Take a refresher course in what it means to be Catholic.
Read John M. Sweeney’s new book, “When Saint Francis Saved the Church.”
Sweeney packs reminders about what faith, saintliness and the life of a Christian are all about into just 156 pages of this small Ave Maria Press book (not counting acknowledgements and notes). There are highlighter-worthy phrases, sentences and paragraphs galore, great food for thought and a bounty for discussion.
Sweeney’s hook, of course, is the connection between St. Francis of Assisi and the newest Francis on the Catholic scene, Pope Francis.
Throughout he links the revolution that St. Francis started to the hope that many in the Church today, what — entertain? predict? — with the pope who chose to be the first to adapt Francis is his papal name.
Sweeney writes about Francis of Assisi, “His spiritual vision from eight centuries ago is already familiar to anyone paying attention to Pope Francis and the changing atmosphere in the Catholic Church today.” And he adds:
“Many of us are watching carefully, and participating willingly, as that edifice softens into something less predictable, more godly. If something monumental happened 800 years ago to revive the Church, then it can happen again today; and the spirit that animated the earlier conversion may be quite similar to the spirit at work in the Church today. Much depends on what we ourselves will do.”
In sharing the historical background and development of Franciscan spirituality, the book points out dozens of interesting details of Francis’ thinking, including:
- Faith is not something done only inside the walls of the church. Instead, “Faith today is readily seen as concerned with many things other than what you believe — it includes hope, passion, family, love, story, virtue, commitment, and identity, all of which may seem more important than matters of creed.”
- St. Francis was relatively uninterested in theological debates and creedal statements. “When he states his beliefs in his writings it is most often regarding how one is supposed to behave toward others and the created world, not a matter of pure doctrine.”
- The Gospel is not something to believe as much as it is a vocation to a changed life.
- For Francis there were no “others.” He responded to each person he met as if he were already a friend, developing a simple kindness, openness, neighborliness and looking out for their needs, an approach that is part and parcel of gospel living.
- Francis befriended without judging, noticed and responded to people’s needs and expressed love for them simply because that person had been created by a God who says that every created thing is good.
- Contrary to the prevailing thought of his time, he didn’t see the world as evil but instead embraced it.
Not a dissenter, a nonconformist
Sweeney writes that Francis of Assisi “rebranded” the idea of sanctity. He was never a disobedient son of the Church, although he was as nonconformist who had his own priorities.
He advocated for humble dress, fasting as part of one’s regular diet, grace before meals, nonviolence, hospitality and prayer. Sweeney notes:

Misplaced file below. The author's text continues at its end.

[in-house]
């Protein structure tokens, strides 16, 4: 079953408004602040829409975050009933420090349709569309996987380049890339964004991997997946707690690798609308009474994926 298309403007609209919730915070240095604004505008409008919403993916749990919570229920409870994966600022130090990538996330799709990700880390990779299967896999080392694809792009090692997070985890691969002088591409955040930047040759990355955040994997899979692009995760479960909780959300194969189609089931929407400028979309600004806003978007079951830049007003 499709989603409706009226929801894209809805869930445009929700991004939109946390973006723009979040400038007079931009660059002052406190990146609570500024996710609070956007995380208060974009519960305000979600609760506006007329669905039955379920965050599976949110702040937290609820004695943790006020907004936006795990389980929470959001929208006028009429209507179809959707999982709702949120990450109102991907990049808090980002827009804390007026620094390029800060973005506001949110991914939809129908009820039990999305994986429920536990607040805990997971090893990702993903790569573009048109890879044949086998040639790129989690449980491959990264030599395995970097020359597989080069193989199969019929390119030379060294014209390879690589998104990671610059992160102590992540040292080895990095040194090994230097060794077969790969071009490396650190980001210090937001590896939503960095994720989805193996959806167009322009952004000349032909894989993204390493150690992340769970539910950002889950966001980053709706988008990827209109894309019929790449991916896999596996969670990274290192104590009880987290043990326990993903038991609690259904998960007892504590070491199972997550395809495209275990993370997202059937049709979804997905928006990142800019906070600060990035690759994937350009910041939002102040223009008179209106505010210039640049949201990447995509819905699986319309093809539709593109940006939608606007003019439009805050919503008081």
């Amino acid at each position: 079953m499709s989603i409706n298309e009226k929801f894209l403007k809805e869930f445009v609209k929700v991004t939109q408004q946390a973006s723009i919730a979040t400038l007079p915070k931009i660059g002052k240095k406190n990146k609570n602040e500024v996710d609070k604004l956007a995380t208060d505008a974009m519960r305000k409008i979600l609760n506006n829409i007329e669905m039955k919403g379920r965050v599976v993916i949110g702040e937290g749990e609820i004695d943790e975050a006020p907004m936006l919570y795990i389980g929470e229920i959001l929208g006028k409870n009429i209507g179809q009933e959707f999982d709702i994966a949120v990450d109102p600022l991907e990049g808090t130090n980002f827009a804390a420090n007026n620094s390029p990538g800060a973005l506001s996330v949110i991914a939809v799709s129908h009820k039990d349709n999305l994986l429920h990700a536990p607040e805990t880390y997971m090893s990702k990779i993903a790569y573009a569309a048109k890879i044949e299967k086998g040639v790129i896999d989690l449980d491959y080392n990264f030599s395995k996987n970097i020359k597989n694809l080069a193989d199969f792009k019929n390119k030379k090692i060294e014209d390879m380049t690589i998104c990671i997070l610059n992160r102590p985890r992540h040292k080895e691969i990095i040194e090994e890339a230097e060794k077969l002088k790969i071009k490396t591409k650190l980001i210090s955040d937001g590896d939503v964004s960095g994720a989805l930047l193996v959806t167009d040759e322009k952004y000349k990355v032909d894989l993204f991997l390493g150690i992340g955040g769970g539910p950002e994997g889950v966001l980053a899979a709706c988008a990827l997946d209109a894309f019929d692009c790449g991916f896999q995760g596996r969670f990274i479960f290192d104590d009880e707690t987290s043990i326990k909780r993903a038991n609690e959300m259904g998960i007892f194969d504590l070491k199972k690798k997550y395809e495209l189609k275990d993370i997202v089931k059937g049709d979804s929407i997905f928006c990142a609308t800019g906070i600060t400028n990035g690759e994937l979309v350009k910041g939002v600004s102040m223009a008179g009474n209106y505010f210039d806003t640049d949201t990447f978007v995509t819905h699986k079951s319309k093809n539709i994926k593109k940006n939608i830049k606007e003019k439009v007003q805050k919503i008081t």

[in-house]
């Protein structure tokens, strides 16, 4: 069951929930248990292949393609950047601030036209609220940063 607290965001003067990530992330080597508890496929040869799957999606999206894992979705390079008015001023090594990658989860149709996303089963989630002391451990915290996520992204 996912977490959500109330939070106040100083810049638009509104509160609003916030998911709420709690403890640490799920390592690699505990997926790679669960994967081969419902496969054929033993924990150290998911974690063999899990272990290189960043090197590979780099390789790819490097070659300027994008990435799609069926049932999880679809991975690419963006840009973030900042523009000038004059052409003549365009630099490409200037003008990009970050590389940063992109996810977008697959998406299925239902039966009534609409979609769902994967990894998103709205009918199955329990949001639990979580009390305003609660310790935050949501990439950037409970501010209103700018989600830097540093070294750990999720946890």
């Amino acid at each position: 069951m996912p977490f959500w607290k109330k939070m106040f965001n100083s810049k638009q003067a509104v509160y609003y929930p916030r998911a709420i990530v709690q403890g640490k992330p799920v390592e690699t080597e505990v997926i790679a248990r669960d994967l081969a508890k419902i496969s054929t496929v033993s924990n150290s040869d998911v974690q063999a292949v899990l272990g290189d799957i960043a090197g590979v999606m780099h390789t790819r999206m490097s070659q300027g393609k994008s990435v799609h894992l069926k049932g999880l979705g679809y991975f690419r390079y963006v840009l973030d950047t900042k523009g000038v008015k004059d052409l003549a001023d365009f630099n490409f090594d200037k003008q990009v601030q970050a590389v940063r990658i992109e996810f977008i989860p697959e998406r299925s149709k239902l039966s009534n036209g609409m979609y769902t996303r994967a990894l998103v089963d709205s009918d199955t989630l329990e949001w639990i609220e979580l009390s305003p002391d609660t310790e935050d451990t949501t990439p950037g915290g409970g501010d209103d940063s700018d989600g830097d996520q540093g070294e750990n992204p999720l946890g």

“He placed such a priority on personal prayer, contemplation, charity and loving-kindness because the habits of the heart are important to God, as well as to the faithful who want to know God better.”
And all these things we not just for the friars of his community but for ordinary believers. That was revolutionary during Francis’ era, when the Church felt threatened by individual expressions of faith and priests were taught that they were the primary mediators between God and their parishioners. Along with forming the Order of Friars Minor that we know as Franciscans, Francis wrote a Rule for laity — Third Order Franciscans — that included many of the principles of his Rule for the friars, plus gathering together as community, aiding the sick and caring for those who die. These practices all became to be known as spiritual acts.
Francis lived during the height of the Gothic era, when it was believed that religious people should turn away from the coarseness of the world and lift eyes and minds upward, toward the rising height of steeples and images of angels and saints, the world to come. Francis found beauty in the ordinary things of the world.
Sweeney connects St. Francis with Pope Francis in the way that both seems to be advocates of a Church that is at times unpredictable, threatening to some, a Church listening to the Spirit. Francis the pope “meets people face-to-face as equals. He touches people who might seem untouchable. He loves to laugh. He is not afraid of change.” Pope Francis, Sweeney posits, “has begun to return the Church to a Franciscan understanding of friendship, relating to the other, poverty, spirituality, care and death,” and is “leading the Church toward greater humility; revaluing poverty, especial by his own example; and preaching as a last resort to explain the values that he wants to uphold as most important for Catholics and for all people.”
Pope Francis, in Sweeney’s mind, “is calling us to recreate God’s Church to better foster the art of true gospel living.” And he writes:
“Who knows what the next few years will bring. As a Catholic who is interested in the positive role the Catholic Church can play in sanctifying the world, I’m anxious to be part of the vision that Francis realized long ago and conscious that we live in a world ready for our making today.”